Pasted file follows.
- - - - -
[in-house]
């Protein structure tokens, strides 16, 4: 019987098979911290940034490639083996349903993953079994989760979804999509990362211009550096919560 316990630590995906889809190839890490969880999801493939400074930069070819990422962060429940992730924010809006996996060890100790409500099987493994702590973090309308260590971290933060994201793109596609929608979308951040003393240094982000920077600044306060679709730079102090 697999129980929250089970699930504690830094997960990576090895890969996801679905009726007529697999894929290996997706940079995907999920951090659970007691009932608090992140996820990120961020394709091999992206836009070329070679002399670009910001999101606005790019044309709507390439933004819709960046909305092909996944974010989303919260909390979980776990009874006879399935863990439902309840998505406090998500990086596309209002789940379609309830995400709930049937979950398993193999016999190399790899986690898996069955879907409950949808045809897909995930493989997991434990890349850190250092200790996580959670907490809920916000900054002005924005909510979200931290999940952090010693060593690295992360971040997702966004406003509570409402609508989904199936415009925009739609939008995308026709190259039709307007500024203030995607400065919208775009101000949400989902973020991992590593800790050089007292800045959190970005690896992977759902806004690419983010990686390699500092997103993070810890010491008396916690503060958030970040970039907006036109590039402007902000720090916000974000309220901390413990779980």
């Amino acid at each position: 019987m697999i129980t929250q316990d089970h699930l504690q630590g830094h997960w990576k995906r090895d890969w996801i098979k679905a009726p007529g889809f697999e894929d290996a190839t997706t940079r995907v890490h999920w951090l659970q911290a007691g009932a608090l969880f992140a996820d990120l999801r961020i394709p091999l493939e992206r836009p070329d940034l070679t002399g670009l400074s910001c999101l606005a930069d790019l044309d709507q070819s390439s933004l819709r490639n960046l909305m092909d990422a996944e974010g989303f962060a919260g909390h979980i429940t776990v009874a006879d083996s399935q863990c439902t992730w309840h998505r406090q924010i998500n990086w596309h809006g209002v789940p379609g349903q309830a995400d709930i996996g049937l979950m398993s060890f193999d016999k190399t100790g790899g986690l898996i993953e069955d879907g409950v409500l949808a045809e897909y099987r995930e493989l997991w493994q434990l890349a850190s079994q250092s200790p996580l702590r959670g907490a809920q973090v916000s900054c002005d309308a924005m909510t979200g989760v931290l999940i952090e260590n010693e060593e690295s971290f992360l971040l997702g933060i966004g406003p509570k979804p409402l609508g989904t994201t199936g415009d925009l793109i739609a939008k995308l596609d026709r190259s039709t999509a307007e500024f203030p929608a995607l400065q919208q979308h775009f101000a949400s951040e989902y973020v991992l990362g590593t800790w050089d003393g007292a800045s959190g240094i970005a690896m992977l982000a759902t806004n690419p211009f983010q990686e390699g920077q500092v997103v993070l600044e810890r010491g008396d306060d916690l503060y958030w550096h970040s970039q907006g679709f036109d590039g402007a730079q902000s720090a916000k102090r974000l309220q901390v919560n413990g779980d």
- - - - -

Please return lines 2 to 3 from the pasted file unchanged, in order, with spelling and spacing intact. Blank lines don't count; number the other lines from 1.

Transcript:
């Protein structure tokens, strides 16, 4: 019987098979911290940034490639083996349903993953079994989760979804999509990362211009550096919560 316990630590995906889809190839890490969880999801493939400074930069070819990422962060429940992730924010809006996996060890100790409500099987493994702590973090309308260590971290933060994201793109596609929608979308951040003393240094982000920077600044306060679709730079102090 697999129980929250089970699930504690830094997960990576090895890969996801679905009726007529697999894929290996997706940079995907999920951090659970007691009932608090992140996820990120961020394709091999992206836009070329070679002399670009910001999101606005790019044309709507390439933004819709960046909305092909996944974010989303919260909390979980776990009874006879399935863990439902309840998505406090998500990086596309209002789940379609309830995400709930049937979950398993193999016999190399790899986690898996069955879907409950949808045809897909995930493989997991434990890349850190250092200790996580959670907490809920916000900054002005924005909510979200931290999940952090010693060593690295992360971040997702966004406003509570409402609508989904199936415009925009739609939008995308026709190259039709307007500024203030995607400065919208775009101000949400989902973020991992590593800790050089007292800045959190970005690896992977759902806004690419983010990686390699500092997103993070810890010491008396916690503060958030970040970039907006036109590039402007902000720090916000974000309220901390413990779980």
């Amino acid at each position: 019987m697999i129980t929250q316990d089970h699930l504690q630590g830094h997960w990576k995906r090895d890969w996801i098979k679905a009726p007529g889809f697999e894929d290996a190839t997706t940079r995907v890490h999920w951090l659970q911290a007691g009932a608090l969880f992140a996820d990120l999801r961020i394709p091999l493939e992206r836009p070329d940034l070679t002399g670009l400074s910001c999101l606005a930069d790019l044309d709507q070819s390439s933004l819709r490639n960046l909305m092909d990422a996944e974010g989303f962060a919260g909390h979980i429940t776990v009874a006879d083996s399935q863990c439902t992730w309840h998505r406090q924010i998500n990086w596309h809006g209002v789940p379609g349903q309830a995400d709930i996996g049937l979950m398993s060890f193999d016999k190399t100790g790899g986690l898996i993953e069955d879907g409950v409500l949808a045809e897909y099987r995930e493989l997991w493994q434990l890349a850190s079994q250092s200790p996580l702590r959670g907490a809920q973090v916000s900054c002005d309308a924005m909510t979200g989760v931290l999940i952090e260590n010693e060593e690295s971290f992360l971040l997702g933060i966004g406003p509570k979804p409402l609508g989904t994201t199936g415009d925009l793109i739609a939008k995308l596609d026709r190259s039709t999509a307007e500024f203030p929608a995607l400065q919208q979308h775009f101000a949400s951040e989902y973020v991992l990362g590593t800790w050089d003393g007292a800045s959190g240094i970005a690896m992977l982000a759902t806004n690419p211009f983010q990686e390699g920077q500092v997103v993070l600044e810890r010491g008396d306060d916690l503060y958030w550096h970040s970039q907006g679709f036109d590039g402007a730079q902000s720090a916000k102090r974000l309220q901390v919560n413990g779980d």